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The enthusiastic editorial by Weiss and Litonjua (Thorax 2007;62:745–6) may have left some readers with the impression that a single cause of the rise in asthma, multiple sclerosis, inflammatory bowel disease and type 1 diabetes in the West has now been discovered, namely vitamin D deficiency, and that primary prevention of asthma and autoimmune disease is just around the corner. Indeed, their bold conclusion portrays vitamin D supplementation as a likely panacea for many ills worldwide.
Weiss and Litonjua argue that the epidemiological evidence to implicate prenatal vitamin D and vitamin E deficiency in the aetiology of asthma and atopy is sufficiently compelling to justify urgent prenatal supplementation trials. They cite their own observational data linking a higher maternal intake of vitamin E and vitamin D to a lower risk of early wheezing, but dismiss contrary evidence which suggests that a higher vitamin D status in utero and infancy may increase the risk of atopic conditions in later life.1 2 However, these latter findings, and recent data in adults,3 are in keeping with the original “vitamin D hypothesis” of Wjst and Dold, not cited in the editorial, which proposed that increasing intake of vitamin D, as a result of fortification of foods such as margarine, may have contributed to the rise in atopy in the West.4 I would argue therefore that the vitamin D story is, at present, rather more confused than Weiss and Litonjua suggest, and that before rushing into prenatal nutrient supplementation trials, we need more convincing data to support their hypothesis, and greater confidence that such an intervention would be safe.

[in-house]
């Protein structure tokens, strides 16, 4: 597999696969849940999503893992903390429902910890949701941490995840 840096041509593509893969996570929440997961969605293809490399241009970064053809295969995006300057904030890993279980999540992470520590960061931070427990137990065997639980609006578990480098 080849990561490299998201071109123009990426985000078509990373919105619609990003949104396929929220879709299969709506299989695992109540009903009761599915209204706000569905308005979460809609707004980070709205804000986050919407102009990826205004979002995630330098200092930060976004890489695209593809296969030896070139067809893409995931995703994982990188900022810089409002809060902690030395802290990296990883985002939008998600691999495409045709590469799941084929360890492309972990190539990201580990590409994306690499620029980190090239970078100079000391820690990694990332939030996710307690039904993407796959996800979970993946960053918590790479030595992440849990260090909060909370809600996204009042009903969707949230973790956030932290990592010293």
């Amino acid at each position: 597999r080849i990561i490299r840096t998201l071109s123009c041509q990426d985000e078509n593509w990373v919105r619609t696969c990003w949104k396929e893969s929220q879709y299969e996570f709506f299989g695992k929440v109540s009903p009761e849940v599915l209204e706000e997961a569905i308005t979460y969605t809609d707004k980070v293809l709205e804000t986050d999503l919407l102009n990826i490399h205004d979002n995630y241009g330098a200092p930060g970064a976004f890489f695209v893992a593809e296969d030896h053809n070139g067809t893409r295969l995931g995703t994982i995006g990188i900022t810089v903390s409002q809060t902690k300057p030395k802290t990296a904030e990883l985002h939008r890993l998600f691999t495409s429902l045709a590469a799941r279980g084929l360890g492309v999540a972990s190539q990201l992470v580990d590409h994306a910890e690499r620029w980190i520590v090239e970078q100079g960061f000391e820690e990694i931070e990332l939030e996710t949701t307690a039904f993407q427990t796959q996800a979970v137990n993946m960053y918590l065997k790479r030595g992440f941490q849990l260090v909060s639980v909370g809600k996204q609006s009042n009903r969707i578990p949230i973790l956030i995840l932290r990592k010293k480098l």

Given the failure to translate observational associations between antioxidant deficiency and asthma into beneficial interventions in adults, we need to be more sure that observational links with prenatal nutrition are not confounded, and that longer term follow-up of birth cohorts does not reveal a positive relation between prenatal vitamin D status and atopy. Demonstration of interactions between prenatal vitamin D status and vitamin D receptor polymorphisms on asthma and atopic outcomes would strengthen causal inference. As the authors themselves point out, we know very little about the effects of vitamin D and E on fetal and immune development, and it would be prudent to heed a recent lesson from a trial of prenatal vitamin C and E supplementation in which, compared with placebo, vitamin supplementation increased the risk of low birth weight.5
Funding: SOS is an Asthma UK Senior Research Fellow.
Competing interests: None.
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